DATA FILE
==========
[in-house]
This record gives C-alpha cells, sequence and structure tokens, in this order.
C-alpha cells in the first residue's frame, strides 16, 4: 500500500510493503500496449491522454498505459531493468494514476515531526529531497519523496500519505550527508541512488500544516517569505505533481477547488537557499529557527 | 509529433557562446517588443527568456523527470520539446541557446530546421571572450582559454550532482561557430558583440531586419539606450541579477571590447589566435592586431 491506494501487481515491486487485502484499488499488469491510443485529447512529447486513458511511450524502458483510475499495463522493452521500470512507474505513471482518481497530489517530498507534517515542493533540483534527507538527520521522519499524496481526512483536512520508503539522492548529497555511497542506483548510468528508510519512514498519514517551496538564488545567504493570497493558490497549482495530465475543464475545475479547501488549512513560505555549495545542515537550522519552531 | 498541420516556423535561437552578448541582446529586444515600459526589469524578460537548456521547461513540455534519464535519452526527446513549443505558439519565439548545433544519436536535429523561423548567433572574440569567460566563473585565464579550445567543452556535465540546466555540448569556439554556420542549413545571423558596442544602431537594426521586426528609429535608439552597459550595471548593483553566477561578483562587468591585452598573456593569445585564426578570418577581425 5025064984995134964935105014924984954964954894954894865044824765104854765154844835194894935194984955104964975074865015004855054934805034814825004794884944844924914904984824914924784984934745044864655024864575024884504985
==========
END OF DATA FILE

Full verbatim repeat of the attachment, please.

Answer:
[in-house]
This record gives C-alpha cells, sequence and structure tokens, in this order.
C-alpha cells in the first residue's frame, strides 16, 4: 500500500510493503500496449491522454498505459531493468494514476515531526529531497519523496500519505550527508541512488500544516517569505505533481477547488537557499529557527 | 509529433557562446517588443527568456523527470520539446541557446530546421571572450582559454550532482561557430558583440531586419539606450541579477571590447589566435592586431 491506494501487481515491486487485502484499488499488469491510443485529447512529447486513458511511450524502458483510475499495463522493452521500470512507474505513471482518481497530489517530498507534517515542493533540483534527507538527520521522519499524496481526512483536512520508503539522492548529497555511497542506483548510468528508510519512514498519514517551496538564488545567504493570497493558490497549482495530465475543464475545475479547501488549512513560505555549495545542515537550522519552531 | 498541420516556423535561437552578448541582446529586444515600459526589469524578460537548456521547461513540455534519464535519452526527446513549443505558439519565439548545433544519436536535429523561423548567433572574440569567460566563473585565464579550445567543452556535465540546466555540448569556439554556420542549413545571423558596442544602431537594426521586426528609429535608439552597459550595471548593483553566477561578483562587468591585452598573456593569445585564426578570418577581425 5025064984995134964935105014924984954964954894954894865044824765104854765154844835194894935194984955104964975074865015004855054934805034814825004794884944844924914904984824914924784984934745044864655024864575024884504985